Written by JR Johnson Wolf, Trainer at Charleston Dog Wizard
As a dog-trainer for years now, I’ve noticed dog owners have a wide range of sounds and techniques used to communicate with their pups. From a high pitched nasal voice to coo-ing, clapping, and the forever useful “game-show/dolphin buzzer noise (annhe eeh ennhh eeen uunnnh!)” , dog owners make sounds to indicate a moment when a pup is making a moderate mistake. The point of this article is to help dog-owners better understand communication and the cues they are giving to their pup when they are not “speaking to them”.
To begin this conversation, understand that pups are equally working animals as well as companion animals. It should also be noted that the distinction between these two labels is most evident when a pup is making a mistake OR when the family is showing their pup affection. Families will find themselves seamlessly alternating between imitating what their dog’s inner thoughts and “voice” must sound like with voice-impressions, praise and petting to yelling and raising their voice to get their pup to give the new houseguest some personal space or to stop chewing.
The common household communicates with their pup from a place of companionship the majority of their day. This is only an issue when the parent switches tones/communication styles in an attempt to gain more compliance from the pup. The parent has spent 90% of the day treating the pup as an “equal and an independent being/roommate/human-child” only to switch into a tone of authority and commands for a small amount of the day.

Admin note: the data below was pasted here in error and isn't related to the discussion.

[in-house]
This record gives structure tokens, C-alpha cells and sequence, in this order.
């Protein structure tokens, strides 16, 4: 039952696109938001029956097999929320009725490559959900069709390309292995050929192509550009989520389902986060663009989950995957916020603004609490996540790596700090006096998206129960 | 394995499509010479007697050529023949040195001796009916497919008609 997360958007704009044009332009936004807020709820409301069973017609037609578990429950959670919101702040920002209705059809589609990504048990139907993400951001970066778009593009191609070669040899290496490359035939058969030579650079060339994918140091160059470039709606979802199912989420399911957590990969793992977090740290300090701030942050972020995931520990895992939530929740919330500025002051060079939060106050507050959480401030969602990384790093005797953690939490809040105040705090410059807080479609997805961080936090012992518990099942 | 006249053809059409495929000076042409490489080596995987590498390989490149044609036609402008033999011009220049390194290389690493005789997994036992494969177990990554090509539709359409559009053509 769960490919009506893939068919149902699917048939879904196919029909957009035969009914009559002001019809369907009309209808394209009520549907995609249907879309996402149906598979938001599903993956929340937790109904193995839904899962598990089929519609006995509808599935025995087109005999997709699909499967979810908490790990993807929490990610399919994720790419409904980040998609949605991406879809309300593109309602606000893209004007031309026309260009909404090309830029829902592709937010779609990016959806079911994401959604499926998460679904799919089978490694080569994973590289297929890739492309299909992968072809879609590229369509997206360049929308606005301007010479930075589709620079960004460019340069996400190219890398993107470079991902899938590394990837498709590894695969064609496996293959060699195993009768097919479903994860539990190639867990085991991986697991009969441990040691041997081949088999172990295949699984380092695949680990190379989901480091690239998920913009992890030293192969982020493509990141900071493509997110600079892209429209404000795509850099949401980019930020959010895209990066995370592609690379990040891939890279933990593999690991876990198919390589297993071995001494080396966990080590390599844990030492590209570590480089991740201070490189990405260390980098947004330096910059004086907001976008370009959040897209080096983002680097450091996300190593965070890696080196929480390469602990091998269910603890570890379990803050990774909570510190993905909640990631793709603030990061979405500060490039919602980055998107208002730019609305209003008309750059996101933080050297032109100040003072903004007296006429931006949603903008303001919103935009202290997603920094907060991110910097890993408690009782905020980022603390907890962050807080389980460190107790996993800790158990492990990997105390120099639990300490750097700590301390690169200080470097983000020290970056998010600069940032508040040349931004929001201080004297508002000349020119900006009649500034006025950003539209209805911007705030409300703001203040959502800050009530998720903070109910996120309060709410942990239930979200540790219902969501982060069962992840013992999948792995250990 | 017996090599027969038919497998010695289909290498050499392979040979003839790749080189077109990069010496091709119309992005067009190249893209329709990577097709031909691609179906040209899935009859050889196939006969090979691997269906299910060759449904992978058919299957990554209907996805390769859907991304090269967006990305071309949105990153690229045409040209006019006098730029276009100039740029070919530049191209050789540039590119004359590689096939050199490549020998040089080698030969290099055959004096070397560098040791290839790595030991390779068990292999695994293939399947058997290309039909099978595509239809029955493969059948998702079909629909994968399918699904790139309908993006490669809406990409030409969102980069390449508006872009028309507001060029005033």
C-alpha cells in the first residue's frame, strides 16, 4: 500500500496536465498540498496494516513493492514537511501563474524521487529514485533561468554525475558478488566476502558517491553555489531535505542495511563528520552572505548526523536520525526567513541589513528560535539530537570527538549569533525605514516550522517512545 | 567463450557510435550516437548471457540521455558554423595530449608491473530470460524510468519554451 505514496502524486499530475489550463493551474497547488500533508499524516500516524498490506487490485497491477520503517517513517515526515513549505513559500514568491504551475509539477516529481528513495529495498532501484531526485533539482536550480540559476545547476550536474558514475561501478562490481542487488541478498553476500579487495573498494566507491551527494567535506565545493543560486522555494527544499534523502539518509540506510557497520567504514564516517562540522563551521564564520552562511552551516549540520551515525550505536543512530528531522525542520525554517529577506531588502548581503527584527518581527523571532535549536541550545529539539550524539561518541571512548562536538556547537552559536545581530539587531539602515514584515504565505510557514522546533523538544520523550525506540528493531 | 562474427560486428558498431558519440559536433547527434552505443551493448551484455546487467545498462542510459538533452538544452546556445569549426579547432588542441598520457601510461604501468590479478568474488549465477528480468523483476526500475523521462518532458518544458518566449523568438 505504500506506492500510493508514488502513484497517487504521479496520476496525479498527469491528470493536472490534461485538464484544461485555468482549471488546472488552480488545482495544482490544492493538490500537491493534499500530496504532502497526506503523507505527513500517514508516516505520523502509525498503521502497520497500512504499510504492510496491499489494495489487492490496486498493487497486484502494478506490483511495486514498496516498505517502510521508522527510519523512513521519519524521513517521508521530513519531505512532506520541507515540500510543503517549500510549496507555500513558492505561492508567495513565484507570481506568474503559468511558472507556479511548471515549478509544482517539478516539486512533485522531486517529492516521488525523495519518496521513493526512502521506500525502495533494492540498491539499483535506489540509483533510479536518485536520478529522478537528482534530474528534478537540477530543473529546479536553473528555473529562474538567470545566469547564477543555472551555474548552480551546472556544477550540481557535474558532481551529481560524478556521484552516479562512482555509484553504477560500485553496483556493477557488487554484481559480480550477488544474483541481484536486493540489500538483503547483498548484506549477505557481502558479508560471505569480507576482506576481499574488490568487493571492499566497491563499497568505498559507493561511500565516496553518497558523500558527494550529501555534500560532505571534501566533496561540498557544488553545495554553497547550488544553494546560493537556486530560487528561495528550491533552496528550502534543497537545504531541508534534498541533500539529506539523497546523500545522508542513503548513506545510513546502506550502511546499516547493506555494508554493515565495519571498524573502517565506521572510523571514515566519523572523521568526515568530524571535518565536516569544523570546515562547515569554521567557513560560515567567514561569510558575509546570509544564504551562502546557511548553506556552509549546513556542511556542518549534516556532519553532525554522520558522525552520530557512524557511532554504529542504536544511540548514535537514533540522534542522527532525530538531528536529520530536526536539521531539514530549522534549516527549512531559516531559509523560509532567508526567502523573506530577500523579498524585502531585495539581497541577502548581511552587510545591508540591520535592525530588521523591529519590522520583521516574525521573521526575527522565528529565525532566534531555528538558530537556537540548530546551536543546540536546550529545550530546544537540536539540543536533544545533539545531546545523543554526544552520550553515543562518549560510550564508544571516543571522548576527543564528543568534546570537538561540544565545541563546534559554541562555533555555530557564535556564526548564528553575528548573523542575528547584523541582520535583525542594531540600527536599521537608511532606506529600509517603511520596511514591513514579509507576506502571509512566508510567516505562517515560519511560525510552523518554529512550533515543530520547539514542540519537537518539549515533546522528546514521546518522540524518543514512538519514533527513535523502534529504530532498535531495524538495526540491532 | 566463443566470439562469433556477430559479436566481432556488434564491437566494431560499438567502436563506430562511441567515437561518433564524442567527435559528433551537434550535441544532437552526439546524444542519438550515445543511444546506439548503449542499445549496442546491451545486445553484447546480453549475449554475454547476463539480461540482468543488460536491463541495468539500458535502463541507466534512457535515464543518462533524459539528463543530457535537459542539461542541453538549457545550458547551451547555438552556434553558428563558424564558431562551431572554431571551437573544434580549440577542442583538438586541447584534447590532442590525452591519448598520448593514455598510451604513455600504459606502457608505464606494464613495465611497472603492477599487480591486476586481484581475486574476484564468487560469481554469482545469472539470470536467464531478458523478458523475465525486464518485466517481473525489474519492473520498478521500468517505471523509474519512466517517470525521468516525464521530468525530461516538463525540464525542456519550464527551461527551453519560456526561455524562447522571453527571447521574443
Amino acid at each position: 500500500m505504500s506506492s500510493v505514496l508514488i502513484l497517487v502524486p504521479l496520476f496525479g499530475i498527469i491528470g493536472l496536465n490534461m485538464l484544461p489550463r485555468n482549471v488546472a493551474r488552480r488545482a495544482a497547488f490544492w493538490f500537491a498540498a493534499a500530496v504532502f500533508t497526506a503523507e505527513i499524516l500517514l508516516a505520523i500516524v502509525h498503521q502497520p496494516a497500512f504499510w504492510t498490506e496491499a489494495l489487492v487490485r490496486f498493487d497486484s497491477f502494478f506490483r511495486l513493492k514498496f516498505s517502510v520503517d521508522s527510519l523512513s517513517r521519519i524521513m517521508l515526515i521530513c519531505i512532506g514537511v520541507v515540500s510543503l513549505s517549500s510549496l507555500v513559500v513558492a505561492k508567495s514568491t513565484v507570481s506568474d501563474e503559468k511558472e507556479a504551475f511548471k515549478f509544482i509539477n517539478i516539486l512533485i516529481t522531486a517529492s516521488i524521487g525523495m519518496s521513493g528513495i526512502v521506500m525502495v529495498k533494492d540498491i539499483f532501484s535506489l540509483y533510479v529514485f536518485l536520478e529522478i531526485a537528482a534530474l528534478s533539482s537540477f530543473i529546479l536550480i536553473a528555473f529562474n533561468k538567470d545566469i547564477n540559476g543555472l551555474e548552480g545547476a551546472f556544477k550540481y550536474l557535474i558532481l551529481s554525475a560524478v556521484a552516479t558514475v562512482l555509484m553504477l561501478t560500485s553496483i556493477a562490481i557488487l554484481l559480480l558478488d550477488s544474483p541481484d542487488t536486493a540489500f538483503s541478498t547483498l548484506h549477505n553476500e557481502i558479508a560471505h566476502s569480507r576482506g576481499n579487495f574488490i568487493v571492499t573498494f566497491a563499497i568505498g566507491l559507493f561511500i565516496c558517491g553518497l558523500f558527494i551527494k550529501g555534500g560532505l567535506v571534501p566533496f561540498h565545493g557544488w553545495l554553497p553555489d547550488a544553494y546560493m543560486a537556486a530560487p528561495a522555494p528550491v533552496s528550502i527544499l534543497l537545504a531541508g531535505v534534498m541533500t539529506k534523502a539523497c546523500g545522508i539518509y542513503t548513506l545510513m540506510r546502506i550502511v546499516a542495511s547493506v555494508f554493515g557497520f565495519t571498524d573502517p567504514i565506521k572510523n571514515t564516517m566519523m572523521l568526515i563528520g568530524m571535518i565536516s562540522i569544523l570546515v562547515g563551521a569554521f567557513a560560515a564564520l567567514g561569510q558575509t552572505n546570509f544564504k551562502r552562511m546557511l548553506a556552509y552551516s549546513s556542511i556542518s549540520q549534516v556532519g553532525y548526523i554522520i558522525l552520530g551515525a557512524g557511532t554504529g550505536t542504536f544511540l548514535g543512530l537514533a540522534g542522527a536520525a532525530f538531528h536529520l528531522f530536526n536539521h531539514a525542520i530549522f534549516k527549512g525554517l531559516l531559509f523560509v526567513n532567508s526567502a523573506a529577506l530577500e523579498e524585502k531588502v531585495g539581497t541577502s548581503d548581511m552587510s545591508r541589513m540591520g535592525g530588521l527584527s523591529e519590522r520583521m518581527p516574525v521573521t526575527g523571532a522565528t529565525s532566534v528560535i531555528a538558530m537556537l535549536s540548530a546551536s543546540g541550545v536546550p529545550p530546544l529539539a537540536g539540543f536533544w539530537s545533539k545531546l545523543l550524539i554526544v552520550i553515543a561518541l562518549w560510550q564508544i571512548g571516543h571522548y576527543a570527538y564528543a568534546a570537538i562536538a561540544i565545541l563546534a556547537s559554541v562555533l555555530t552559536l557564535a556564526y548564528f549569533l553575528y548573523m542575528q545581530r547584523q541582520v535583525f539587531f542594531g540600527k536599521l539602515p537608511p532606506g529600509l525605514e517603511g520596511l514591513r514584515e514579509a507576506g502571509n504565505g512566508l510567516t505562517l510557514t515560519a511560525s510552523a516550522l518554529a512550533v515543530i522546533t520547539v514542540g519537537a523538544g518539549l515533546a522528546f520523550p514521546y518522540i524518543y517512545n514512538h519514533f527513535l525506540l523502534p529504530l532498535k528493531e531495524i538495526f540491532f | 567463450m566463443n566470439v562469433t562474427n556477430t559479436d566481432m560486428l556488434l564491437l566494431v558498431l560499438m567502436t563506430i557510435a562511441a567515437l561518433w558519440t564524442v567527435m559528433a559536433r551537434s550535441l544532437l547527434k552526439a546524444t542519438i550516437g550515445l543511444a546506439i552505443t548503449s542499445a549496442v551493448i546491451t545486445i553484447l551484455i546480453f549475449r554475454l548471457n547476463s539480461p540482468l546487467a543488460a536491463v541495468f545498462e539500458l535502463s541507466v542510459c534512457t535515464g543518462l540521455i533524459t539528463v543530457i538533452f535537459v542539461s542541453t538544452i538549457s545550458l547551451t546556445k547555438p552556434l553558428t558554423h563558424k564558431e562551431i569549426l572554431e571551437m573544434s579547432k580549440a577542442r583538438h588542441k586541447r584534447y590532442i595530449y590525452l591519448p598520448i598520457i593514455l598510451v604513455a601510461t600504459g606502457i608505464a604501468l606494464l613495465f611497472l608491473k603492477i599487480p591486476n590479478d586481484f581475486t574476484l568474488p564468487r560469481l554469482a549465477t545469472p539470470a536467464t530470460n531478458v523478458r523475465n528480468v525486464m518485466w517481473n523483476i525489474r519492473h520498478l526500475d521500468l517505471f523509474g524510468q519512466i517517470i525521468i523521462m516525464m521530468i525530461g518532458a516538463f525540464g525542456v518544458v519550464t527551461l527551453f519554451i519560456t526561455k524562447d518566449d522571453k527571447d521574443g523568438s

The vast differences in the time of use between companion language and command language causes communication imbalances. That high imbalance is what creates the biggest obstacles for dog owners who are lacking structure and obedience in their pups. Simply put, if your dog is accustomed to doing whatever they please, you are going to have a tougher time getting your pup into a working frame of mind and you shouldn’t be surprised that the pup is following their impulses.
Instead, intentionally spread REAL working commands and scenarios throughout your dogs day. Sitting longer and longer durations for meals/treats is a just a start. This will invigorate and maintain the obedience bond that you share with your pup because they will come to expect your level of work and expectations rising to meet them. Make your day with your pup 50/50 (companion language vs work language) whenever possible.
See you guys on the happy side of the leash!